Madam Sherri Forest and Castle – Chesterfield

Thompson Falls – Pinkhams Grant

Hampton Historical Society and Tuck Museum Complex – Hampton (History of the only woman convicted of witchcraft in the state of New Hampshire as well as other fascinating information.)

U.S.S. Albacore – Portsmouth

John Langdon - Patriot - (June 26, 1741 - September 18, 1819)

Soldier, statesman and businessman, John Langdon fully committed himself to his state and country. He took an active part in all aspects of the revolution from the advancement of the militia both financially and took command to representing New Hampshire at the Continental Congress and later as a state.

Daniel Webster - U.S. Senator - (January 18, 1782 - October 24, 1852)

Daniel Webster served both New Hampshire and Massachusetts in Congress and was known as a great orator in defense of Constitutional Law.

Sarah Josepha Hale - Writer Poet (October 24, 1788 - April 30, 1879)

In 1828, Sara Hale became the editor of the first American magazine written for women, Ladies’ Magazine. Despite advocating for education and property rights for women, Hale was not a suffragist. She stood firm in her belief that women should not be involved in politics.

If you possess just about any copy of nursery rhymes, turn to the poem Mary Had Little Lamb. This is one of Sara Hale’s works.

Franklin Pierce - U.S. President (November 23, 1804 - October 8, 1869)

The 14th President of the United States, Franklin Pierce entered his single term of service under relatively peaceful times.  By pursuing expansion and opening the country up to the potential for more slave states, Pierce set the course for conflict between the North and the South.

Horace Greeley - Journalist - (February 3, 1811 - November 29, 1872)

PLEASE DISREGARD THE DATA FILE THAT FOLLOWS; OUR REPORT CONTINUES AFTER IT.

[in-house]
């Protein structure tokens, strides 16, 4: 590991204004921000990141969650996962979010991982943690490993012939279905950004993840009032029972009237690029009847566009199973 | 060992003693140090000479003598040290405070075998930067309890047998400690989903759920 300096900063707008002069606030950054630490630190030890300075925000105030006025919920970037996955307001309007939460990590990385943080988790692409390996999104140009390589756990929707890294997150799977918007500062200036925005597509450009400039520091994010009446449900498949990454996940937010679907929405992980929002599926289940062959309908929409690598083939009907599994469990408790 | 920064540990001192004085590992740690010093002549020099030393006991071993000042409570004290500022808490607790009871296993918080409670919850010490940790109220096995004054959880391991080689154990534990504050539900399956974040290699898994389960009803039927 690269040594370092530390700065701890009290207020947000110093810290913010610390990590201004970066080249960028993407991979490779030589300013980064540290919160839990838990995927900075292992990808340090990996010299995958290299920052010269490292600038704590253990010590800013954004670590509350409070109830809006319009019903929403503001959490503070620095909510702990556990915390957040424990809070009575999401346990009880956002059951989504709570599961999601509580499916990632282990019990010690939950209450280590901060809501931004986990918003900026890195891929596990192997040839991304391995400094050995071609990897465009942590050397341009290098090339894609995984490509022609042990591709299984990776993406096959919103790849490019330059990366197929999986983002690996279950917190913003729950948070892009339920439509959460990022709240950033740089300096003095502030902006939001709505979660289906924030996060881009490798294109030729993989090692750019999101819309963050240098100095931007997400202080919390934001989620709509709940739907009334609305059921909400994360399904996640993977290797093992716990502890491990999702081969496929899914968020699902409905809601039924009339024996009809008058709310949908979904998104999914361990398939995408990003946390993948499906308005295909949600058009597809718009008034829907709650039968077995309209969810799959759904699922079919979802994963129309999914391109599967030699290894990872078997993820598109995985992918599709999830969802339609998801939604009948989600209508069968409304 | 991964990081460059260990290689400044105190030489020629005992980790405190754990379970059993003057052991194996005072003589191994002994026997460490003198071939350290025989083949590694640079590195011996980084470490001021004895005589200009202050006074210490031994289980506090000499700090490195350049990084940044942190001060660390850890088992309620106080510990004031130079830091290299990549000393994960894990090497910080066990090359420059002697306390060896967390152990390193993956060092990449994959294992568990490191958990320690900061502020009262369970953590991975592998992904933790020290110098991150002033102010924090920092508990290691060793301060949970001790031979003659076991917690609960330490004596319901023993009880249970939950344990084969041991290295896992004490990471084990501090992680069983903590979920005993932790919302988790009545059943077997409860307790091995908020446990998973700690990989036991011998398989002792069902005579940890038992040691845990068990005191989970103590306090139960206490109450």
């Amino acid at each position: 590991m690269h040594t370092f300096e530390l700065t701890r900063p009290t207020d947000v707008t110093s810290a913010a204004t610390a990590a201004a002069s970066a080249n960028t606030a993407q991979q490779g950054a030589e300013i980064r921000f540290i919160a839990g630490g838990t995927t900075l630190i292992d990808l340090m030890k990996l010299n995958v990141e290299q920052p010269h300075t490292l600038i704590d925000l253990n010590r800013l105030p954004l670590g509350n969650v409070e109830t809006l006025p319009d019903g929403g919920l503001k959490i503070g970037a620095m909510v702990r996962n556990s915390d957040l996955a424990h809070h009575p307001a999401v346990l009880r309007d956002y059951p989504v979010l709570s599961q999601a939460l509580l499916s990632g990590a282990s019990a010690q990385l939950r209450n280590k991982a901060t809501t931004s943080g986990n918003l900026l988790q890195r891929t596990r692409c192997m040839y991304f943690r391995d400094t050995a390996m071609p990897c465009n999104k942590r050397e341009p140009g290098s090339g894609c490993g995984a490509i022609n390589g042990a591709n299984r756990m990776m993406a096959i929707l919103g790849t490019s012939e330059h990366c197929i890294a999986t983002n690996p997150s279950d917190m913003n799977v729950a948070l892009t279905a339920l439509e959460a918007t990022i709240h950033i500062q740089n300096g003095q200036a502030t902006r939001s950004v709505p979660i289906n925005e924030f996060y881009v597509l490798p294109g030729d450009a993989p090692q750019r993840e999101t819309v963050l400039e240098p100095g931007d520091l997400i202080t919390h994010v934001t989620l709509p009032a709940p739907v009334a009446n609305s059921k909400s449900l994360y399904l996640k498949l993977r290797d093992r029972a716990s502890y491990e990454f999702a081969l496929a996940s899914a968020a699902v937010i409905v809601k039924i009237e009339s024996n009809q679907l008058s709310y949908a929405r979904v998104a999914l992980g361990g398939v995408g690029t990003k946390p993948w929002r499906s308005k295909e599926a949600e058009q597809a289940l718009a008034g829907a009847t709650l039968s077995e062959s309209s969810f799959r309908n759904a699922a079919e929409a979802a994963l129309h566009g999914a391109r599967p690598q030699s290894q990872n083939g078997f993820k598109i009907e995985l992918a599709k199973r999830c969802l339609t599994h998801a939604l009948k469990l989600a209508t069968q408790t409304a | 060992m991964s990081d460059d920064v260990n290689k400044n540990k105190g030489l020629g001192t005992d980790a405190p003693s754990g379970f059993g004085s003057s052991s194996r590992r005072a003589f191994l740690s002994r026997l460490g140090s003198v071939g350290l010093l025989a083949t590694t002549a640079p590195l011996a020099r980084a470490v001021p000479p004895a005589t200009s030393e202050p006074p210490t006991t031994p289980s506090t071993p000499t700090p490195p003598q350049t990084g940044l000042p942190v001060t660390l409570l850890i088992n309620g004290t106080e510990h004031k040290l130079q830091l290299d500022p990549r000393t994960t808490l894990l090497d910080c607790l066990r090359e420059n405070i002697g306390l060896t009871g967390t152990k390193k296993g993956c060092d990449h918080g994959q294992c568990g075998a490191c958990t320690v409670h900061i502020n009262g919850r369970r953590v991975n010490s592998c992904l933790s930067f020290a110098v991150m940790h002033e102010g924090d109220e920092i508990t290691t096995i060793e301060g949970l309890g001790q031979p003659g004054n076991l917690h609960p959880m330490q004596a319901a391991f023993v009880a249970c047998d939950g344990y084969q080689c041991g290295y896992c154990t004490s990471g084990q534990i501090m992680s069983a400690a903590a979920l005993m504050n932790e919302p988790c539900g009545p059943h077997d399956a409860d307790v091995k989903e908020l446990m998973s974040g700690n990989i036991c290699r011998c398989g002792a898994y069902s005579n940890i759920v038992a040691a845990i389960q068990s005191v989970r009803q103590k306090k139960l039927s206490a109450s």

Founder of the New York Tribune, Horace Greeley was a fervent abolitionist and supporter of many causes with the exception of the women’s right to vote.

Mary Baker Eddy - Author - (July 16, 1821 - December 3, 1910)

Mary Baker Eddy established the Church of Christ, Scientist, also known as Christian Science.

H. H. Holmes - Murderer - (May 16, 1861 - May 7, 1896)

Considered America’s first serial killer before the term was even coined, H.H. Holmes confessed to 27 murders, though some estimate his total number of victims may be much higher. Born Herman Webster Mudgett, Holmes terrorized Chicago during the 1893 Chicago World’s Fair.

Harlan Stone - Supreme Court Justice - (October 11, 1872 - April 22, 1946)

Under President Calvin Coolidge, Harlan Stone would be appointed U.S. attorney general in 1924 and in this role would choose J.Edgar Hoover to lead the FBI.

In 1925, Stone was nominated to the U.S. Supreme Court. He became Chief Justice in 1941 and held the position until his death in 1941.

Alan Shepard - Astronaut - (November 18, 1923 - July 21, 1998)

On May 5, 1961, Alan Shepard became the first American to journey into space. Launched into space from Cape Canaveral in the Freedom 7 space capsule, Shepard’s entire flight lasted just 15 minutes.

He would go on to log 216 hours and 57 minutes in space.

John Irving - Author - (March 2, 1942 - )

John Irving’s award winning novels set in New England garner awards and international attention.  Several of his books have found their way to the silver screen including, The World According to Garp and Cedar House Rules.

Mandy Moore - Actress - (April 10, 1984 -)

Singer, TV and film actress, Mandy Moore has gained attention for her role as Rebecca Pearson in the NBC series This is Us.

Hannah Kearney - Olympian - (February 26, 1986 -)

Mogul skier, Hannah Kearney, won gold at the 2010 Winter Olympics and bronze at the 2014 Winter Olympics.

There are over 1,500 national days. Don’t miss a single one. Celebrate Every Day with National Day Calendar!